"Instead of issuing blanket waivers of all laws, the Secretary should begin a full scale, regional, environmental impact statement that analyzes in depth the impacts of fence and wall construction in Arizona, just as they are doing in Texas. The local community deserves the respect to have an open and transparent process with full environmental analysis where local voices who understand the implication of border polices are included in the dialogue. Our local communities are open to working on behalf of security - not a selective security, but rather one that includes habitat, national, border, and regional security.

"It is easy for political appointees in Washington, D.C. to implement a policy that affects communities and the environment several thousand miles away, ignoring the residents, culture, and landscape. But, this wall does not protect our communities; it separates our history, culture, wildlife and natural habitats.

"I have introduced legislation that among other things would repeal the REAL ID waiver, taking back the power from this administration to overturn established laws that protect the environment and the public's right to know what federal officials are doing. I plan to continue to push for consideration of my legislation in order to rein in these continued abuses of power.

- Lozen

Saturday, October 20, 2007

The Week in Review

My apologies for the long absence. Your humble contributor Zadig has been reduced to a state of speechless stupefaction of late owing to a potent infusion of the zeitgeist, but I offer now a brief intermission from Lozen the Apache Warrior Princess's desperate and hopeless pleas to keep the last free-flowing river in Arizona alive.

My vacation all started with Senator Larry Craig's perfect-ten interview with Matt Lauer (analysis by Andrew Sullivan here) followed quick on its nervously tapping heels by Bush's ominous mention of World War III; the cocktail was further enhanced with unrecommended ruminations over the recent revelations of the Nature Conservancy's seemingly joyful poisoning of prairie dogs and the subsequent depressing announcement that the Ninth Circuit Court of Appeals would grant en banc review of their recent panel decision to reverse a mercenary and pointless Forest Service project that would expand the Snowbowl ski area near Flagstaff onto the Navajo people's most sacred peak (made possible with man-made "snow" made from reclaimed sewage) along with that agency's simultaneous new rule to absolve it from the need to conduct public review or environmental analysis of a host of actions like logging (if done to "enhance wildlife habitat"), remote natural spring "development" for livestock watering, and oil and gas drilling. It all concluded with a piece denying the import of global warming from my former hero Daniel Botkin, in the Wall Street Journal (fairly poor Realclimate.org rebuttal here). Tip back that that particular cocktail and your head will spin too, dear reader, assuming you are not yet a robot.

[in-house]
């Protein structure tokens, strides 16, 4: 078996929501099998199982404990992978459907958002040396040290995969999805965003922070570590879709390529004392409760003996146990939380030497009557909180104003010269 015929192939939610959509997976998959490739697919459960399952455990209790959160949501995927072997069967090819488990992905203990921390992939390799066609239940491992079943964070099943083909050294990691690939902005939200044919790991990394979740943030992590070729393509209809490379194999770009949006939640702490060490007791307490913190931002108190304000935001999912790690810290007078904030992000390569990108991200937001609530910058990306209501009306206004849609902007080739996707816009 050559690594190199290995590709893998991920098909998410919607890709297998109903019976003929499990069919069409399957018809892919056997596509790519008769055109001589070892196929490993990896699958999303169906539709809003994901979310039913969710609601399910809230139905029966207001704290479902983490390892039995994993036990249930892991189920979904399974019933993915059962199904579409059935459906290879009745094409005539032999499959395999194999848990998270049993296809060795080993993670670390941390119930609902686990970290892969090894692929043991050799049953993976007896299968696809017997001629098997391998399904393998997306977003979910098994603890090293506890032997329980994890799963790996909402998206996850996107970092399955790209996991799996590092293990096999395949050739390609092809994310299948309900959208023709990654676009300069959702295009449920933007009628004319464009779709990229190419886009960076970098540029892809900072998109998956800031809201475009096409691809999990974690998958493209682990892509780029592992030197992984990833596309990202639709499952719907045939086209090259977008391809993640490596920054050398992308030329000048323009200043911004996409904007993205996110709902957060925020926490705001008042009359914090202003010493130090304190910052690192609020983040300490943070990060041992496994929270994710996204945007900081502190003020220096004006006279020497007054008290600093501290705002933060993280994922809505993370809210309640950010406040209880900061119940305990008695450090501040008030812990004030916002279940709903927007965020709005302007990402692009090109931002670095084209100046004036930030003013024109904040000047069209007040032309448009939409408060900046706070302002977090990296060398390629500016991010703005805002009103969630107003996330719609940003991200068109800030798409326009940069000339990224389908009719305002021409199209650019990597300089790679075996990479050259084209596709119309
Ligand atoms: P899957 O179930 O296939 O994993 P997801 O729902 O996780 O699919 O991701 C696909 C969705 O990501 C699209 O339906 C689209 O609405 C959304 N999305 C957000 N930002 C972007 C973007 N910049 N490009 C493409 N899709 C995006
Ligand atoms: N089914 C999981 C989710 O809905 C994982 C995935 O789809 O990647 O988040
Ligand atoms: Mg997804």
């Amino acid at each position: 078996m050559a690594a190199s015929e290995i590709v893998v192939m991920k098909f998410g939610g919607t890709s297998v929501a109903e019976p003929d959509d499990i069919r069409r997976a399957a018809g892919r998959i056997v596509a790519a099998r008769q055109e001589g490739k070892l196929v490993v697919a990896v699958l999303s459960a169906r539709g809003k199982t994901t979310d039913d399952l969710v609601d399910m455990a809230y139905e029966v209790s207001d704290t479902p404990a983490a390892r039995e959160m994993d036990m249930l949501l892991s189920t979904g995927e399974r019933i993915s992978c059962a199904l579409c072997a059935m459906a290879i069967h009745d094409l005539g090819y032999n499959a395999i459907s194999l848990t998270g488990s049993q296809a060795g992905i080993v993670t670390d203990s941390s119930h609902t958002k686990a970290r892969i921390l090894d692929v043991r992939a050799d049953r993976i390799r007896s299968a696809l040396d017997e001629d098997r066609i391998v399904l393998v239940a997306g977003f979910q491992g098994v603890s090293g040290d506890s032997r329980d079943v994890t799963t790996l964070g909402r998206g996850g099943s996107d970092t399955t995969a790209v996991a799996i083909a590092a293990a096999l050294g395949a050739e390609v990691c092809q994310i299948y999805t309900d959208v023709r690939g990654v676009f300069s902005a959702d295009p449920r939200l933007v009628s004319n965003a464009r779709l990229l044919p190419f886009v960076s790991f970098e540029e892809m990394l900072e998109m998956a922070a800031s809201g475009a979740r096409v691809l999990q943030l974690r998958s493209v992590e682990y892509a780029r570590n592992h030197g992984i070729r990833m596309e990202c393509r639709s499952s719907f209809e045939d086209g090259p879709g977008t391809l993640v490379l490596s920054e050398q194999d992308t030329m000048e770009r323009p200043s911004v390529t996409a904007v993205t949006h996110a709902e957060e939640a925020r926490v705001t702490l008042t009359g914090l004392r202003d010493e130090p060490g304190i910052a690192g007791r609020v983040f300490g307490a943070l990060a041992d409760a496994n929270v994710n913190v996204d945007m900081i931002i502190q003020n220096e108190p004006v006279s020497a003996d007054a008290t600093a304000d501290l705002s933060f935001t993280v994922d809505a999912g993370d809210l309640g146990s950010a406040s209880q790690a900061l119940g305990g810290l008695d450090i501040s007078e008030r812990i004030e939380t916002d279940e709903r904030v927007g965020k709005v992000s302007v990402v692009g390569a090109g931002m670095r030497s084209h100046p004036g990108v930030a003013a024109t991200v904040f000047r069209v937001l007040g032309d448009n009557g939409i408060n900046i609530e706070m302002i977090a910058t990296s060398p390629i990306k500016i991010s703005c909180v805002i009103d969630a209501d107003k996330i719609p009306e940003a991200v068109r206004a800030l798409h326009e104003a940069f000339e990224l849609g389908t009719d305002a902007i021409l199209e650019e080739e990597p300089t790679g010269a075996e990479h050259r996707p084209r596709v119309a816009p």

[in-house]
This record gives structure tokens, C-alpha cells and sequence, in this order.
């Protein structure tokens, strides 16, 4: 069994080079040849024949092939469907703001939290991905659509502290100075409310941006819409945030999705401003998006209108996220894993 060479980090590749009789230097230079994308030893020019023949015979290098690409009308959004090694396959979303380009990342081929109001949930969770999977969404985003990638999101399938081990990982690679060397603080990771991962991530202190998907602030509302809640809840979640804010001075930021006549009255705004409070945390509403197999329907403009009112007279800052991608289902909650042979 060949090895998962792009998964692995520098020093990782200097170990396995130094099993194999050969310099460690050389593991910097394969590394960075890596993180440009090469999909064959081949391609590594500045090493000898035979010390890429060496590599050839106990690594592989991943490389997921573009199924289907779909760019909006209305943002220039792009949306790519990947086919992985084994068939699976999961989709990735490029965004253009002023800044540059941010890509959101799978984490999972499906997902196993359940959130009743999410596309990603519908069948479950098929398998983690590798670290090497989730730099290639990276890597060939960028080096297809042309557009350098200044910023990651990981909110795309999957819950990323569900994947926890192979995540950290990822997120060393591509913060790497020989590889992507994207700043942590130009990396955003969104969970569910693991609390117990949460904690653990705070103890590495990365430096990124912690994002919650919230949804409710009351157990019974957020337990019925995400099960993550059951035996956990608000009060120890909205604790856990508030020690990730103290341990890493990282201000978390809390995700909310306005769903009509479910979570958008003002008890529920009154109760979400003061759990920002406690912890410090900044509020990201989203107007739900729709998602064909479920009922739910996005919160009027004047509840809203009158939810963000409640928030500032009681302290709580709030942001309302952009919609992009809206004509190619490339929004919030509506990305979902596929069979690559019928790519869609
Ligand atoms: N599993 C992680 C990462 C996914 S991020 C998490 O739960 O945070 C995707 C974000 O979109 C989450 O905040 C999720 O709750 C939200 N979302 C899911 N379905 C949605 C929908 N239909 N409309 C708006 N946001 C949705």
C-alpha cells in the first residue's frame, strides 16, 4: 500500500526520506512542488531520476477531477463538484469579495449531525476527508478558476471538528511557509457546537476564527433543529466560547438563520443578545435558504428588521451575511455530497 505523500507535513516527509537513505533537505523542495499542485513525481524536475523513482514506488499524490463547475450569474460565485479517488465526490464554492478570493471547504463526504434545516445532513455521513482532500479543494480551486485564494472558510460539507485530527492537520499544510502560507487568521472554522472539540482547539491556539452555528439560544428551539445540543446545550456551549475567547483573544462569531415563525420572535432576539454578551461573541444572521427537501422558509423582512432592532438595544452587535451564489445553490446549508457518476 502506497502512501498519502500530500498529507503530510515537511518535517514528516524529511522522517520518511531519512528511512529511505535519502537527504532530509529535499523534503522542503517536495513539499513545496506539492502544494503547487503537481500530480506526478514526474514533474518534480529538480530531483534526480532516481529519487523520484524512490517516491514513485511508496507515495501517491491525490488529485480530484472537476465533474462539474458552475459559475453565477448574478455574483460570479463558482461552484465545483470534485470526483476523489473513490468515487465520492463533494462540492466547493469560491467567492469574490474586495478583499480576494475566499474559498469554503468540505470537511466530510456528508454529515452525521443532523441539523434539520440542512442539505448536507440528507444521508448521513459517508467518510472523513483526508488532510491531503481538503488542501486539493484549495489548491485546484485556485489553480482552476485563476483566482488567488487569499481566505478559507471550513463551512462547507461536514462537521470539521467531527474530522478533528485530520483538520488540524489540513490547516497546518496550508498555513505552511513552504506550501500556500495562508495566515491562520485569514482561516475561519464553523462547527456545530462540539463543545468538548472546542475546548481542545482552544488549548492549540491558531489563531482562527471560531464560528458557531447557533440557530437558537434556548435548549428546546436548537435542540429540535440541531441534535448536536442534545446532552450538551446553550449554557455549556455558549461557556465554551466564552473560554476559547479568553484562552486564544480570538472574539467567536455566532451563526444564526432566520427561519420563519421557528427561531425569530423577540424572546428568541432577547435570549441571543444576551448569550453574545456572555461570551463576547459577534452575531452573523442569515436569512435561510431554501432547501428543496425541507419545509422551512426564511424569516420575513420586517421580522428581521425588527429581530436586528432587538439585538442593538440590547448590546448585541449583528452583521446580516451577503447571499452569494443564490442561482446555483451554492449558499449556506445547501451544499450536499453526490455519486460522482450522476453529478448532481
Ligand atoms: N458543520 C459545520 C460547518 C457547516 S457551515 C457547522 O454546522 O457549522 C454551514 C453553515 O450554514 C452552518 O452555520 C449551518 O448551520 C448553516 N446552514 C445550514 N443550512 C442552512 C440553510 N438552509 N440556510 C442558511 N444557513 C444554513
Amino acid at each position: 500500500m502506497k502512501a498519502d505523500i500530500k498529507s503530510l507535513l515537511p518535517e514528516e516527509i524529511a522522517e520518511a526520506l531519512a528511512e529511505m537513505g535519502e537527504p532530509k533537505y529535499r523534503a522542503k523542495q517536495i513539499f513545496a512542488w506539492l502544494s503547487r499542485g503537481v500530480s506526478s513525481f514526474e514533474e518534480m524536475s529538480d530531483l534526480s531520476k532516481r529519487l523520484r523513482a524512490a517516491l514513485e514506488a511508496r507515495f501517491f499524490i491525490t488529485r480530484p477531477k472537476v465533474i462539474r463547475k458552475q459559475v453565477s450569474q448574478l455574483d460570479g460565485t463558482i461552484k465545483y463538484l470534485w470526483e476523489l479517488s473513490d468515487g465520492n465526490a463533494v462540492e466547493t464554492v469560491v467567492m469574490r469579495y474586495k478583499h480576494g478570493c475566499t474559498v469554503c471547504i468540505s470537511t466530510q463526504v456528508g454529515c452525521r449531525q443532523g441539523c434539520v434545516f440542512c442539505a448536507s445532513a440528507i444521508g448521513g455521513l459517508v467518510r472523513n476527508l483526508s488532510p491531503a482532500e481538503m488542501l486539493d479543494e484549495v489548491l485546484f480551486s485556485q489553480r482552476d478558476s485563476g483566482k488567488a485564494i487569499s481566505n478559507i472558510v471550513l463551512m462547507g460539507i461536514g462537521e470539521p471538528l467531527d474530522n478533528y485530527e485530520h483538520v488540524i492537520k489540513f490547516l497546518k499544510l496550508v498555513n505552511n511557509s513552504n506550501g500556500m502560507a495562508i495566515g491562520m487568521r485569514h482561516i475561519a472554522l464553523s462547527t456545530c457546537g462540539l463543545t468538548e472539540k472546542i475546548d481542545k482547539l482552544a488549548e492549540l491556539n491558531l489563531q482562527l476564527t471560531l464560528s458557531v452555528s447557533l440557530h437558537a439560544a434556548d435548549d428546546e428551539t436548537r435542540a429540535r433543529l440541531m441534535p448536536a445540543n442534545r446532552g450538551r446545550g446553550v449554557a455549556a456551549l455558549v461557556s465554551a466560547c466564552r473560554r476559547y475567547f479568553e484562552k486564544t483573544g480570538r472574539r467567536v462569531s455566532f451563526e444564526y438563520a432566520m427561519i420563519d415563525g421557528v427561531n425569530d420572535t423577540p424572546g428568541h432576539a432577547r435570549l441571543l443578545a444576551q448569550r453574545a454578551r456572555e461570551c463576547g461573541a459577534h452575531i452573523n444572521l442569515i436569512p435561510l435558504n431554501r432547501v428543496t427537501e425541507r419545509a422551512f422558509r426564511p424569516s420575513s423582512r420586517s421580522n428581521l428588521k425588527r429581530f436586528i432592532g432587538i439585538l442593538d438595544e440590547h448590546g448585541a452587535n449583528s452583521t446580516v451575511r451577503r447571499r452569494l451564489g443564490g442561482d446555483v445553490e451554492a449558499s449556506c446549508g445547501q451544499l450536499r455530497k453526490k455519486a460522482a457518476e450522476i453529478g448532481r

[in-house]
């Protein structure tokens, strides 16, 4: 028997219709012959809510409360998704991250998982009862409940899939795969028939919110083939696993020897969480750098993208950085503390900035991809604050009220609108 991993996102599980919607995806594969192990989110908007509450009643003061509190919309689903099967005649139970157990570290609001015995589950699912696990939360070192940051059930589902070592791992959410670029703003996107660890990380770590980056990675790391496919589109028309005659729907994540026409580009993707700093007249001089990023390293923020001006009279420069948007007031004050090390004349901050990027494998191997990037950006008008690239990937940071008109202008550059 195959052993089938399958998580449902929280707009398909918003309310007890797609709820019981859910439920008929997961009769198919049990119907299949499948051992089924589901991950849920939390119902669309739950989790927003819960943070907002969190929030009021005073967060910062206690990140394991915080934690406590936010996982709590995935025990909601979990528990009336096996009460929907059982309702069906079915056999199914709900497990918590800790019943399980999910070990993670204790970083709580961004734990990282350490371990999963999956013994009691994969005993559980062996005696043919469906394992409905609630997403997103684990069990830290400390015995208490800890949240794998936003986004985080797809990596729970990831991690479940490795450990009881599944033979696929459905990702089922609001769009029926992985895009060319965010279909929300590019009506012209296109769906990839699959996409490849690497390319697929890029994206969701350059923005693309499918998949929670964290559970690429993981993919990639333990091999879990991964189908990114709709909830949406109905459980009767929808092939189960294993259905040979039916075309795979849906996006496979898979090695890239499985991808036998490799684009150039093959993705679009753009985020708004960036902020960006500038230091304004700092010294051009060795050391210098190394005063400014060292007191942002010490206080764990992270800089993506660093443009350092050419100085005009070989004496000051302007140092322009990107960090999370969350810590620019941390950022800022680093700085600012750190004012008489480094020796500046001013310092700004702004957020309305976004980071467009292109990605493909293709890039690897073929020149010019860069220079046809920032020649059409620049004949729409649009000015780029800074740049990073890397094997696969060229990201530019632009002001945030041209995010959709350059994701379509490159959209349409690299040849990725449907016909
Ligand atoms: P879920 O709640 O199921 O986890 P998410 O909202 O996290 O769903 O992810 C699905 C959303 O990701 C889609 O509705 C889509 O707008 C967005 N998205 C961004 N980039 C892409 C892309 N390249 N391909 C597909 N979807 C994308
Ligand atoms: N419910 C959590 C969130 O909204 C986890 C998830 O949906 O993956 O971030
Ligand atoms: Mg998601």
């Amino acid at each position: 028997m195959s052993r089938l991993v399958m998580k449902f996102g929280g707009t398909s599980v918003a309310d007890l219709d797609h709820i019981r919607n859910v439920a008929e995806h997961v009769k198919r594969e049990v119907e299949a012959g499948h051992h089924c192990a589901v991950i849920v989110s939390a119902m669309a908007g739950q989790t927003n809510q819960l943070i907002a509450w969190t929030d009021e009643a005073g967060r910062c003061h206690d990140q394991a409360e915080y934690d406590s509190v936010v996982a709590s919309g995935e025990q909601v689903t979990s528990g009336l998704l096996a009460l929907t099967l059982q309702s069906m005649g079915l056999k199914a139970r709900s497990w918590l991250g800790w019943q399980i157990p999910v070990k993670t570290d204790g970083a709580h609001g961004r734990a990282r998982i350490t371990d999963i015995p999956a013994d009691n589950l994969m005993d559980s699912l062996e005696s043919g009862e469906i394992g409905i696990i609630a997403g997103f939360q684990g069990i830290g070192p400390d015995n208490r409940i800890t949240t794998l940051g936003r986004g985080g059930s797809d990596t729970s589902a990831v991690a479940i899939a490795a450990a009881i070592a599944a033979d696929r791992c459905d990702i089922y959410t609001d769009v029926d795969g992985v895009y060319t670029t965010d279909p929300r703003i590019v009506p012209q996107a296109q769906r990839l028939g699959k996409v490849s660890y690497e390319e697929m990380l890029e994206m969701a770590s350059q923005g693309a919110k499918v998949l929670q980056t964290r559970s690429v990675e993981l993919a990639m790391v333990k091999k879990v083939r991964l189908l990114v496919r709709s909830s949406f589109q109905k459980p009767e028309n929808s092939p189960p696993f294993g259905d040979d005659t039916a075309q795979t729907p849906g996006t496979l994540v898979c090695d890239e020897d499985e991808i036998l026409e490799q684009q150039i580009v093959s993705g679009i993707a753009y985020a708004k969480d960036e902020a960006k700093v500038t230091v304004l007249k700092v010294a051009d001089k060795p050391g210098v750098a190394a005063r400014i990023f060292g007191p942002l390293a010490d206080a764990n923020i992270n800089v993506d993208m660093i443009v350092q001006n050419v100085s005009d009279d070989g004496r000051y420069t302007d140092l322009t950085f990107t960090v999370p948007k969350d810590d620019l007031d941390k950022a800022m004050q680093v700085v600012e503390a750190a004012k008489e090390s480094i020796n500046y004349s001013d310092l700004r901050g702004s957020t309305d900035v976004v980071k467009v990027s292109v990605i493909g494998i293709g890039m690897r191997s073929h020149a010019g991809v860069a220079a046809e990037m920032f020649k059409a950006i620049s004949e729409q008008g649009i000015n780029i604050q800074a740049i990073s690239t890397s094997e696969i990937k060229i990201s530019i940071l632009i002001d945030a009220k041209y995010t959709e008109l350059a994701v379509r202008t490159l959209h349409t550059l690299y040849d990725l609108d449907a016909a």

My admittedly unorthodox reaction to these past few weeks has been to attempt to write an illustrated children's book that incorporates the fascinating Larry Craig affair with the World War III reference (oh this reminds me -- what kind of bemused response do people from South America have to the label "World War" for the great and the second world wars? Anyone know? I mean, they weren't really involved, right?-- but that's an aside), the biography of the military genius Red Cloud (a real-life Cassandra, who after winning his war against all odds was summoned on a peace mission to Washington D.C., and returned a broken man, newly aware that his people could never prevail over the superior numbers and technology of the whites, and he died--in an irony of ironies that haunts me every single day--spurned by his people for his perceived cowardice and in terrible pain and nearly blinded from eye cataracts--just think about that a second), and Hunter S. Thompson's staggeringly perceptive essay on Jean-Claude Killy. For some reason though I can't quite get the children's book to work right. It's a great idea and it all makes perfect sense until you try to do the illustrations.